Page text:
3. More Commissioner Powers. Significantly, the CPPA changes the Privacy Commis sioner’s focus from ombuds with no order-making power to a much more adversarial re gime. Under PIPEDA, the Commissioner has only the power to make recommendations to a breaching organization. Under the CPPA, there are more circumstances where the Commissioner can decline to investigate, more procedural protection if the Commis sioner investigates and refers the matter to an inquiry, and the Commissioner has the power to make orders against organizations and recommend penalties to a new Tribu nal (in addition to continuing to name and shame violators) after an inquiry.
4. Specialized Tribunal. A new “Personal Information and Data Protection Tribunal”, three members of which must have privacy expertise, will determine whether Commis sioner recommendations regarding penalties are appropriate, and levy any such pen
alties, which have the effect of a court order. Organizations accused of violating the CPPA will have the right to appeal to the Tribunal the Commissioner’s findings and orders, but the Tribunal’s review will be to a stricter standard than under PIPEDA.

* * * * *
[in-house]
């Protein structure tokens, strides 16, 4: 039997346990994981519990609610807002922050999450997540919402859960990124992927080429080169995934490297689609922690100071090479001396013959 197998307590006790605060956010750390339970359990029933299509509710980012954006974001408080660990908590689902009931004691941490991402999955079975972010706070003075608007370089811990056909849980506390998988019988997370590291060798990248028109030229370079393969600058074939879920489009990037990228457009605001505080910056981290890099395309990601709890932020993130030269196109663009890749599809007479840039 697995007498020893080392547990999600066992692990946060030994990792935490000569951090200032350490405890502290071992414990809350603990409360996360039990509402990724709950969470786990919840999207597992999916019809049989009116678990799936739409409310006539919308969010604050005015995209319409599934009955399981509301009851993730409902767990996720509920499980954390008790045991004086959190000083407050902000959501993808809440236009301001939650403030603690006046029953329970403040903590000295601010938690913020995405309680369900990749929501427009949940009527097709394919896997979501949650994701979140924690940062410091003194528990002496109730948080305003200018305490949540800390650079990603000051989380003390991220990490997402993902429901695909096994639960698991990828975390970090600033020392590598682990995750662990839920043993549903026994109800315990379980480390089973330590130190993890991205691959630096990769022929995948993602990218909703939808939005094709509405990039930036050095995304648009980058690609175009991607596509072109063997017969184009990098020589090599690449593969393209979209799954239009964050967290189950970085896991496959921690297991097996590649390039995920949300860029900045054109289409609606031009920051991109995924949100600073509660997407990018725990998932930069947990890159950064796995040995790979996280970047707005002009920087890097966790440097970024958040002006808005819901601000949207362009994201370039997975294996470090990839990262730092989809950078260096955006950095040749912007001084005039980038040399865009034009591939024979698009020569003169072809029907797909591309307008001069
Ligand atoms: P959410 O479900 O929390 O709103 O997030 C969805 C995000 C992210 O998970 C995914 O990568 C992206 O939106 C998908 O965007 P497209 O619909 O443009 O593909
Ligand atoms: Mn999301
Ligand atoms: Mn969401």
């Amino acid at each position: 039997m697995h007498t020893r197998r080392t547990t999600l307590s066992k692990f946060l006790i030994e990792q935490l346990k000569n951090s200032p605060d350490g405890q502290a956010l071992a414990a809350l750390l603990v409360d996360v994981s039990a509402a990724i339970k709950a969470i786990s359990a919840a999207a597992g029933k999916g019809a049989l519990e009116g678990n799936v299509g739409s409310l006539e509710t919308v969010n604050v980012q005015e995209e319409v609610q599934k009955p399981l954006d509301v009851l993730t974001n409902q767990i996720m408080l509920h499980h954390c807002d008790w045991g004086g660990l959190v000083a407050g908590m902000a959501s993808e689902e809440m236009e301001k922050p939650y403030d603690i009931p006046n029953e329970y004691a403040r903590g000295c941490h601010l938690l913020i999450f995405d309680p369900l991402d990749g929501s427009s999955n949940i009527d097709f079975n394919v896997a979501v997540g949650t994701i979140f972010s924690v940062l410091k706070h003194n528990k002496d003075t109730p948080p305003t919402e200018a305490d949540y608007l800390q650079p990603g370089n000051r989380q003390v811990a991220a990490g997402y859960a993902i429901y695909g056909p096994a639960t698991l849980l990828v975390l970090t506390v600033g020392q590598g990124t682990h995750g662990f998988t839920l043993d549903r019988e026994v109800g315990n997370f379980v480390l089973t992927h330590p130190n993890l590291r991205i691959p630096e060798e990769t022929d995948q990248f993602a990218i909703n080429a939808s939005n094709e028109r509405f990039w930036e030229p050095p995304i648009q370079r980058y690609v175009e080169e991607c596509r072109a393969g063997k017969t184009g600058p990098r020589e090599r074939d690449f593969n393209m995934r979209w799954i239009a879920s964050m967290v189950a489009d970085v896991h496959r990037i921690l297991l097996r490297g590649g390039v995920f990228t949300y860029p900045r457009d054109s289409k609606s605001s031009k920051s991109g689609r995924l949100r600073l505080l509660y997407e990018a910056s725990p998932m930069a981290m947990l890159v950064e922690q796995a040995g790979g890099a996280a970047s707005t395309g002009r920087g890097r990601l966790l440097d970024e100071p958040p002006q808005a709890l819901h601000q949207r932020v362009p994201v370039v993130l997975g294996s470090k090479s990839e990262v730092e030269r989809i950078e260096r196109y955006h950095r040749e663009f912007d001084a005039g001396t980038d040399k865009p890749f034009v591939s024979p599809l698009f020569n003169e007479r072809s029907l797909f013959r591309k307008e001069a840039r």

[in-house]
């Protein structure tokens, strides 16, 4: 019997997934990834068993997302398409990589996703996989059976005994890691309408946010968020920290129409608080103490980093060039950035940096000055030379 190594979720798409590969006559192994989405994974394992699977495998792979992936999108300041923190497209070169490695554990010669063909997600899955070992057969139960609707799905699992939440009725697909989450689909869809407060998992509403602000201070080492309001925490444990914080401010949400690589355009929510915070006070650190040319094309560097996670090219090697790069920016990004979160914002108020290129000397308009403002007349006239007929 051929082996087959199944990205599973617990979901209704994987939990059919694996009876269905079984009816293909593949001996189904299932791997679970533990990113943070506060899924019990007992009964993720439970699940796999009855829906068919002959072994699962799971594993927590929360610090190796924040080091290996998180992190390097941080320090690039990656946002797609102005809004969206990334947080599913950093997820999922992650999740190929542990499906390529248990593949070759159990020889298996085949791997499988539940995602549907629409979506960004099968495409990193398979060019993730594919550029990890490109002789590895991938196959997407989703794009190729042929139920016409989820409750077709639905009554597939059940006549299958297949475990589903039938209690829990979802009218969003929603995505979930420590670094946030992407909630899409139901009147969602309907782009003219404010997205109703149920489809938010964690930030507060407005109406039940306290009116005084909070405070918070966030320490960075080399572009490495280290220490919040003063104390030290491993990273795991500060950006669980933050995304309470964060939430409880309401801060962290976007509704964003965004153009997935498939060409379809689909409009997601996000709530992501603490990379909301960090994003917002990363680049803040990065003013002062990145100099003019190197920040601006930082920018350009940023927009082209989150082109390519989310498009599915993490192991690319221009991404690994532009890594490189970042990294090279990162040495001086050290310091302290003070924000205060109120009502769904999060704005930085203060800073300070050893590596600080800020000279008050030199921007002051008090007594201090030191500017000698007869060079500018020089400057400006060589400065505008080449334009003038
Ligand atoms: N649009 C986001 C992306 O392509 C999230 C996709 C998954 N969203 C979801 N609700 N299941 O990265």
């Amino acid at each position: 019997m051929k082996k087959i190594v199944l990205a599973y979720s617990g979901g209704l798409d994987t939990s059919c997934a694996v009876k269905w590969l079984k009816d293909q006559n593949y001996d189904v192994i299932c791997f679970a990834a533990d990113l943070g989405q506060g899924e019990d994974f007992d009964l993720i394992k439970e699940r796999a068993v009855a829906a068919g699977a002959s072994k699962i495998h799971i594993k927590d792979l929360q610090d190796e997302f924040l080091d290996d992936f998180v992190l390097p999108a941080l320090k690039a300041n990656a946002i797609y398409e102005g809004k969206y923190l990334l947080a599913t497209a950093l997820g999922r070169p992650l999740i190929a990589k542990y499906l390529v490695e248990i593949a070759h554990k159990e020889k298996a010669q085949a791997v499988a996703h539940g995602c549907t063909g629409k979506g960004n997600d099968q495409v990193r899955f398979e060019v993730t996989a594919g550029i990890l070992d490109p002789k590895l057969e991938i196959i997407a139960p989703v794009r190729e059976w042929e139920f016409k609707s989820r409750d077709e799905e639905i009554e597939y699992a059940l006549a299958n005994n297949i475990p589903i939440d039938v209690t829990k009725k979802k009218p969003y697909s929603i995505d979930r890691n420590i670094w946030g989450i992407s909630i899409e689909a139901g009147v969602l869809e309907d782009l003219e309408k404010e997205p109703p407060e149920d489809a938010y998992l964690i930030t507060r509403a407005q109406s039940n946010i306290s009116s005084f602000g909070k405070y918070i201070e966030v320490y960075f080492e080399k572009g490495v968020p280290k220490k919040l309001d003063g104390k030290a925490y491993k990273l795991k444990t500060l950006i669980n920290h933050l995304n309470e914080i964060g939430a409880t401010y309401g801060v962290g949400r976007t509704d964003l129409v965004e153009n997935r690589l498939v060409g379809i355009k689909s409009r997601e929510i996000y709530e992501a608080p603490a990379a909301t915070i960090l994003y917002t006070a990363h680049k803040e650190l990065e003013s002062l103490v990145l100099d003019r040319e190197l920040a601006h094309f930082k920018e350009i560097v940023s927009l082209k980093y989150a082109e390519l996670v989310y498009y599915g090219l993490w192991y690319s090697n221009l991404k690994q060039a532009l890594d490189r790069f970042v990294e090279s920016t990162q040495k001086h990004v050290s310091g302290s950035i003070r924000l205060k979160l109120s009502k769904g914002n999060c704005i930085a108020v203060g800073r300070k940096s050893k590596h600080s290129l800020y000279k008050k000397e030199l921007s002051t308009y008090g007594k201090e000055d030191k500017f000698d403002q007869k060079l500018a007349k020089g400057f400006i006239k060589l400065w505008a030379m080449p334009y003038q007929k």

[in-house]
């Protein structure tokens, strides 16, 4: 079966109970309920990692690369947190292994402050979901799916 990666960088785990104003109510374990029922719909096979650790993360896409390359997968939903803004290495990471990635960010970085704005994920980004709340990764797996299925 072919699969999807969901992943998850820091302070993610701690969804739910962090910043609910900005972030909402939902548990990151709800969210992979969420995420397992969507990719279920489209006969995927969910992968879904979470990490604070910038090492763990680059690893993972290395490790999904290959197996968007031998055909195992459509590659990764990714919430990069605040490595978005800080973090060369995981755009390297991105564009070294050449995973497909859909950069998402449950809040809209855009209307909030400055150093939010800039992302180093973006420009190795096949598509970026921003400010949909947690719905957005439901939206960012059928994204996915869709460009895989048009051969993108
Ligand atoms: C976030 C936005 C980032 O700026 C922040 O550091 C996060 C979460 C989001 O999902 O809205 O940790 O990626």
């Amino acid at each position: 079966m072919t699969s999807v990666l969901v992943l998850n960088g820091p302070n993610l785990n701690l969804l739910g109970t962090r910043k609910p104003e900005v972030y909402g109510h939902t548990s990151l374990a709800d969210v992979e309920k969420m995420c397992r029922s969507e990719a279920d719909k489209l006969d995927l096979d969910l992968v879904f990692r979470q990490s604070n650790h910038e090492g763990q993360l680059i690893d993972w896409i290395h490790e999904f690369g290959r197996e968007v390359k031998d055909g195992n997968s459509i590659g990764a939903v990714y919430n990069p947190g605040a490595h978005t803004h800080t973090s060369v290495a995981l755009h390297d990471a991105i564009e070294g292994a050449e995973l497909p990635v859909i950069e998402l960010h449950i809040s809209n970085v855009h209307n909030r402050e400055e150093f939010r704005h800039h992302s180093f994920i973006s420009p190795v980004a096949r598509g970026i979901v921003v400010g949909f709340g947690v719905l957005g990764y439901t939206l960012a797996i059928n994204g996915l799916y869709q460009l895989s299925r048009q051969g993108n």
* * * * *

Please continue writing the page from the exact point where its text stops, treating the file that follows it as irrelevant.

5. Global Reach. Reflecting the growing digi tization and globalization of the economy, the CPPA expressly applies to all personal informa tion an organization collects, uses or disclos es in the course of commercial activity and to employee information of federally-regulated organizations – and also where personal infor mation is collected, used or disclosed interpro vincially or internationally. But this expansion beyond Canada isn’t without issues: it’s not ex pressly limited to commercial activity, raising an argument the law applies to non-commercial or employee personal information generally (oth erwise beyond the scope of the law) that cross es borders; and organizations with operations in Canadian provinces with provincial privacy legislation substantially similar to PIPEDA (Que bec, B.C. and Alberta) must comply with the provincial privacy laws of provinces in which it operates and with the CPPA when moving data across provinces. Furthermore, the CPPA fails to fill a PIPEDA gap in not expressly extending to personal information imported into Canada under an adequacy finding under the EU’s Gen eral Data Protection Regulation (GDPR).